High Protein Meal
Spring quiche with chickpea flour, green asparagus and peas
For the dough
- 250g chickpea flour (or any other flour, gluten-free, spelt, whole wheat, etc...).
- 1 egg
- 100g coconut oil, soft
- 1/2 tsp salt
- 3 - 4 tbsp water
- A little more coconut oil for greasing
- A little more flour for rolling out
For the filling
- 3 eggs
- 150ml cream (e.g. 7% Cremefine or Alpro Soja Cuisine)
- 120g herb cream cheese (e.g. Philadelphia Balance)
- 150g frozen peas
- 1 bunch green asparagus
- 150g goat cheese (feta, parmesan or cheese of your choice)
- Some fresh basil as decoration
- Step 1: For the dough, knead all the ingredients together by hand. If the dough is too dry, add a little more water. If it is too sticky, add a little more flour.
- Step 2: With the help of a brush, grease a quiche or tart pan with a little more coconut oil. Now roll out the dough on a floured work surface and then place it in the tart pan. Press the dough into the mold using your hands, the whole thing doesn't have to be perfect, but it should cover the bottom and sides of the mold nicely and evenly.
- Step 3: Prick the bottom of the quiche with a fork. This will make the bottom nice and crispy.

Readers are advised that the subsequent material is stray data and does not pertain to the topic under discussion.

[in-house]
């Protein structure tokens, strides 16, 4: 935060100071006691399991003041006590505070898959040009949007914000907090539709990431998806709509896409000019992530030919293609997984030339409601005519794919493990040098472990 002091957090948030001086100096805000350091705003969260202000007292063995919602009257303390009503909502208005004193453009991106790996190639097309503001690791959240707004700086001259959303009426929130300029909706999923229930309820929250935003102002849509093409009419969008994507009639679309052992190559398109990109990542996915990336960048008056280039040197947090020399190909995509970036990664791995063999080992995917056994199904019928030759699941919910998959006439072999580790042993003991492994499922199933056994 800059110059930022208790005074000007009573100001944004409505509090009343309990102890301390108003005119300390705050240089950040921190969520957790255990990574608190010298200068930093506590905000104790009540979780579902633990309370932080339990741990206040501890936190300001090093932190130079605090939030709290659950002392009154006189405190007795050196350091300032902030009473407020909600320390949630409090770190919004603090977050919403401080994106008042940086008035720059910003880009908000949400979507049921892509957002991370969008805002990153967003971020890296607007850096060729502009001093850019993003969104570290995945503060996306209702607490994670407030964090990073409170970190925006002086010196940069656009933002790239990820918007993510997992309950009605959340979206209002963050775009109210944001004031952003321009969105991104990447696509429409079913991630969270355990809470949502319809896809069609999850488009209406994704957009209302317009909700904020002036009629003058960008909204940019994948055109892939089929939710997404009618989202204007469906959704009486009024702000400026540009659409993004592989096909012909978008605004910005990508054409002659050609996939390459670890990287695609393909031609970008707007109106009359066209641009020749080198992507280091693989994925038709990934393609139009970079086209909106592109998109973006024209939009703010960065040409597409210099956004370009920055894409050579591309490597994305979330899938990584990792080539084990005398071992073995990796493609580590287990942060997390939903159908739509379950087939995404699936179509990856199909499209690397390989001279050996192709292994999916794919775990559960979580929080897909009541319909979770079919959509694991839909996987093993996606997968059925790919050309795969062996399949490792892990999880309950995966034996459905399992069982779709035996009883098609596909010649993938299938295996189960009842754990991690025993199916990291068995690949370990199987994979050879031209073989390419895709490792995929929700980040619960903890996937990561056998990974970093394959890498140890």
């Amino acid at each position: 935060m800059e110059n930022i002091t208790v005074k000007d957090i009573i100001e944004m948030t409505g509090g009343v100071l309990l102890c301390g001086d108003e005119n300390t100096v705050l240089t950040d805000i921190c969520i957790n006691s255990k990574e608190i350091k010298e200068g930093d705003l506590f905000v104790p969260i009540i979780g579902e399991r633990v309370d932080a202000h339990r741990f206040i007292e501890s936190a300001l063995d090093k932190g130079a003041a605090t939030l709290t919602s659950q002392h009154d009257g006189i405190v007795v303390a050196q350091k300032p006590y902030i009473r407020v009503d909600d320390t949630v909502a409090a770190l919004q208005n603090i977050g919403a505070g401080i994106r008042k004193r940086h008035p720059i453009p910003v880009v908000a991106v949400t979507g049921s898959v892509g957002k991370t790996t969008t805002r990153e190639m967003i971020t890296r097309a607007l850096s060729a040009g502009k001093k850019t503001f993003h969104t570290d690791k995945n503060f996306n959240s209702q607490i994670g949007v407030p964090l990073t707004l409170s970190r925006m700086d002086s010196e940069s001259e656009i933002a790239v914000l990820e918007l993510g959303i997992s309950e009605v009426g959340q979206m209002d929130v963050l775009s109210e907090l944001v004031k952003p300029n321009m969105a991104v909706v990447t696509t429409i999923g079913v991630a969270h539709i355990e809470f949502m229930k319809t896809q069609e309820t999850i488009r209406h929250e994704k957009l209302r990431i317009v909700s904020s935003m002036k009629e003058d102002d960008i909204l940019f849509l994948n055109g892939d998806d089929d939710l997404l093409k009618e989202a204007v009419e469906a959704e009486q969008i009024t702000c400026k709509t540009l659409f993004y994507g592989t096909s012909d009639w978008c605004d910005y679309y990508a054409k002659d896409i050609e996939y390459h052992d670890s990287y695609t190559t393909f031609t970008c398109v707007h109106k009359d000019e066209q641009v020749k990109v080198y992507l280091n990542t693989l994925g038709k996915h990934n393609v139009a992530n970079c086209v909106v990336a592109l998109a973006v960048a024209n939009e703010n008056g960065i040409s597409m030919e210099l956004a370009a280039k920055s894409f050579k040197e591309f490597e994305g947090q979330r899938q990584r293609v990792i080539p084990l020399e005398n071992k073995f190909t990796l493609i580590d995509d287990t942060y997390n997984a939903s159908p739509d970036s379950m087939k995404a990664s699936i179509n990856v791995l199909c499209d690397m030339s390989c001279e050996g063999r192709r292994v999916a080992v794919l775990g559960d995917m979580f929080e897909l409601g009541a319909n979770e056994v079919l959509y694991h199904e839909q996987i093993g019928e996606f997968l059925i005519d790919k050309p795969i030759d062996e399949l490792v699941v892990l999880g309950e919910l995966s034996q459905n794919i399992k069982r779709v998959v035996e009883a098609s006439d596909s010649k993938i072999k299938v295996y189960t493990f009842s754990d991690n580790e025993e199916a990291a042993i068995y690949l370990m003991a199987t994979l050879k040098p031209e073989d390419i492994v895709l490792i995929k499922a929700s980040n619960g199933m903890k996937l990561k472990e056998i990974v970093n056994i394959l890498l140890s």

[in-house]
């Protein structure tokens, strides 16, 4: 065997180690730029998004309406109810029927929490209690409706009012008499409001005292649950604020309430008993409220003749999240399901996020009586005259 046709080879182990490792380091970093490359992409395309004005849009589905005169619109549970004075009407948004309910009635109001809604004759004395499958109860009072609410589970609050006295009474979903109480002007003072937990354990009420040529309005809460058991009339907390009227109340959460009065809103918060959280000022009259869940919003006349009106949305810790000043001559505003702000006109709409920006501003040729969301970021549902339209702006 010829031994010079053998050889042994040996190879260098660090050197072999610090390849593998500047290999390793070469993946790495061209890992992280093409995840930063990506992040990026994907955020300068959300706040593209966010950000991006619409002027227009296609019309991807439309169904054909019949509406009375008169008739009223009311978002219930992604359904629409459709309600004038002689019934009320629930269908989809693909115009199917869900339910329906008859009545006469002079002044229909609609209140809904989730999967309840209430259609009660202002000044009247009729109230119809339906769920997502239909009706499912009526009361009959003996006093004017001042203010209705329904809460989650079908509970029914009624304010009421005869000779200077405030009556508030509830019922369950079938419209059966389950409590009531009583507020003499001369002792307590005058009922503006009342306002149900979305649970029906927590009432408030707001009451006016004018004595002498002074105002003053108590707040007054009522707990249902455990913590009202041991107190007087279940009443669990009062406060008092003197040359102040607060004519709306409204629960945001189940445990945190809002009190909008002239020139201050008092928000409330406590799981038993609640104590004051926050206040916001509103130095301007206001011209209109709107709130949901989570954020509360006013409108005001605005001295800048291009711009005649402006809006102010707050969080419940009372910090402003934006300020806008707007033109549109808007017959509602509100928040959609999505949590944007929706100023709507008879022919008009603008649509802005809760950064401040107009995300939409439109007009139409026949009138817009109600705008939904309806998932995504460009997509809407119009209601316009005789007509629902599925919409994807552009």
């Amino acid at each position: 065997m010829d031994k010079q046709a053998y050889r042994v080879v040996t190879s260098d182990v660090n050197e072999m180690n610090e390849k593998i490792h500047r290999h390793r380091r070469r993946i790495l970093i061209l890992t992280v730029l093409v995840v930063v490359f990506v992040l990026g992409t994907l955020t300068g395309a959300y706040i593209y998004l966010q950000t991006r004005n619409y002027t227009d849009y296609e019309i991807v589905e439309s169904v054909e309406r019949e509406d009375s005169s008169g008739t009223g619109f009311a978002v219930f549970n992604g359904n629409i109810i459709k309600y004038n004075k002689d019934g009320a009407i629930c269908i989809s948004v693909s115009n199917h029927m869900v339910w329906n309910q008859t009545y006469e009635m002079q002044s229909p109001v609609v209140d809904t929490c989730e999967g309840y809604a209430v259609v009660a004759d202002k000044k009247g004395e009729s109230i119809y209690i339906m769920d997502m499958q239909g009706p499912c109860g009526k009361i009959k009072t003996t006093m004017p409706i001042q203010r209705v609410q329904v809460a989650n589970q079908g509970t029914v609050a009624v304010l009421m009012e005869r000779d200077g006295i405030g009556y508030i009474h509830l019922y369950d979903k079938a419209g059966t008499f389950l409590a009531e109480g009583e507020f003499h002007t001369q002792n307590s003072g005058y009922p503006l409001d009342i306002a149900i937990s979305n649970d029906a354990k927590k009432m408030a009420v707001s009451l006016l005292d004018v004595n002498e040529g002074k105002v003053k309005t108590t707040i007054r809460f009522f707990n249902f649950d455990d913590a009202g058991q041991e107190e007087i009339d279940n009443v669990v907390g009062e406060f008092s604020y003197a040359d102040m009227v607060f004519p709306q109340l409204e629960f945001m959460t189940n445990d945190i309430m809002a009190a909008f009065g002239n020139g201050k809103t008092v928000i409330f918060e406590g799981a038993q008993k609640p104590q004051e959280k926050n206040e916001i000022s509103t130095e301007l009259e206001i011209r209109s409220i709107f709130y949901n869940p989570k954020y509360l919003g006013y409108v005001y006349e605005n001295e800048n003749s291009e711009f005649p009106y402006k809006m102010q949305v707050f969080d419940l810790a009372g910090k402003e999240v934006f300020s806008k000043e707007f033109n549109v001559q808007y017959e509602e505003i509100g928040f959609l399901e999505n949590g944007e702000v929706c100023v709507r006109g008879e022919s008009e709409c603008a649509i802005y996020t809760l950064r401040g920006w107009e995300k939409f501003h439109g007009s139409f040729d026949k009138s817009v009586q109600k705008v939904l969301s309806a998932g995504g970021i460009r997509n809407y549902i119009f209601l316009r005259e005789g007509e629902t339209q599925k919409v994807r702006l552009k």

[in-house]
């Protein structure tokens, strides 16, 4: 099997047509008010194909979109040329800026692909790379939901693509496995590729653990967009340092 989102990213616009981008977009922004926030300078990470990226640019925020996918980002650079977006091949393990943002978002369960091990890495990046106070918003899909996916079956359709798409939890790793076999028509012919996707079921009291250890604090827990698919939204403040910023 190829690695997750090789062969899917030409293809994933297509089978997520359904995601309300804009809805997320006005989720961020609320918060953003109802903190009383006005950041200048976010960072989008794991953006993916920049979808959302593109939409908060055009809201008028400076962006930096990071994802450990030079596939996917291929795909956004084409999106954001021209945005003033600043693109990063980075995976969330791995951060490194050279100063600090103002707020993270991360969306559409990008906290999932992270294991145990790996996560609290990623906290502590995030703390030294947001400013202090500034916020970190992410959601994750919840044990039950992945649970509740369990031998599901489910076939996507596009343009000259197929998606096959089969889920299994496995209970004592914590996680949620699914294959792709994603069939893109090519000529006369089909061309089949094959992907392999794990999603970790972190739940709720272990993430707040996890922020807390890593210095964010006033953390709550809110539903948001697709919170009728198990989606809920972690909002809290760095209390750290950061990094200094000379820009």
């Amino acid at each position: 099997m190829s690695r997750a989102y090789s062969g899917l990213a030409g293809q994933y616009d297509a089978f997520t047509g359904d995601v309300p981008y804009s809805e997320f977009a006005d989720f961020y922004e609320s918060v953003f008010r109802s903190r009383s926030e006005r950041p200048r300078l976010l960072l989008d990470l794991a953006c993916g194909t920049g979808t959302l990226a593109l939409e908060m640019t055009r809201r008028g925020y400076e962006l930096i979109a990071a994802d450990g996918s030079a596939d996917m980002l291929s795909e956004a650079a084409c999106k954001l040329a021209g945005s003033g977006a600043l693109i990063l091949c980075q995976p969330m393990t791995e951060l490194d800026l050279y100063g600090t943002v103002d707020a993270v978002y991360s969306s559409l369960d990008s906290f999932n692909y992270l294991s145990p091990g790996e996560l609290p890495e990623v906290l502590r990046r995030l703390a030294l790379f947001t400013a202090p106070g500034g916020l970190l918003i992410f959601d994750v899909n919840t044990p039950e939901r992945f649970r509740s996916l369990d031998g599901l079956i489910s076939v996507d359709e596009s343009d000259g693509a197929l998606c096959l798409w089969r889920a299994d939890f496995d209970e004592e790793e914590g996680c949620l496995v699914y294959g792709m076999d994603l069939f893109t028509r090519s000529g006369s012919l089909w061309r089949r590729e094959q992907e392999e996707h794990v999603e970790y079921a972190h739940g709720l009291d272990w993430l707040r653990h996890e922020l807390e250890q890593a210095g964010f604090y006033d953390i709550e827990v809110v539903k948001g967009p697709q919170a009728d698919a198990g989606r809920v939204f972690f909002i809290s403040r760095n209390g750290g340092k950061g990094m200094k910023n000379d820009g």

- Step 4: Preheat the oven to 180°C.
- Step 5: Put the eggs, cream and cream cheese in a bowl and whisk well. Season everything with salt and pepper.
- Step 6: Wash the asparagus and cut off about the bottom quarter of the stalks. These are hard and usually taste woody.
- Step 7: Place the asparagus and peas in the quiche dish and pour the egg mixture over everything.
- Step 8: Slice the goat cheese and top the quiche with it.
- Step 9: Bake the quiche for about 35 minutes until golden brown. Let it cool briefly before serving it warm. If you want to eat it cold, let it cool completely at room temperature and then place it, covered, in the refrigerator for up to 4 days. Optionally garnish everything with some fresh basil.
Quiche is a pastry food dish that is usually cooked in an oven and is commonly eaten as a savory food. The term quiche comes from the German word “kuchen”, meaning “cake” and it was altered by the French to the common word used today. Originally known as “tarts”, were being made in the medieval period in Europe and the recipes that became popular are said to have come from Germany, in Europe, as early as the 1500s and theses were adapted by the French, especially in the region of Lorraine. A wheat-based pastry usually covers the base and sides of a quiche, however other grains can be used and some have no pastry at all. The fillings are usually made of cream, milk, eggs, vegetables and cheese.
Spring protein quiche
A quiche is quite good for any occasion and any daytime. They can be served for breakfast, lunch and even dinner! You can pretty much add anything to a quiche. As already mentioned above, the traditional quiche tends to have a high amount of carbs and fats (e.g. cheese, bacon, cream) which is not beneficial for eating it in a healthy diet. But, there is a chance to turn this heavy dish into a powerful and healthy low carb protein meal. Our proposal is to replace the usual foods that are integrated in a quiche with eggs, peas, asparagus and chickpeas. But why these ingredients?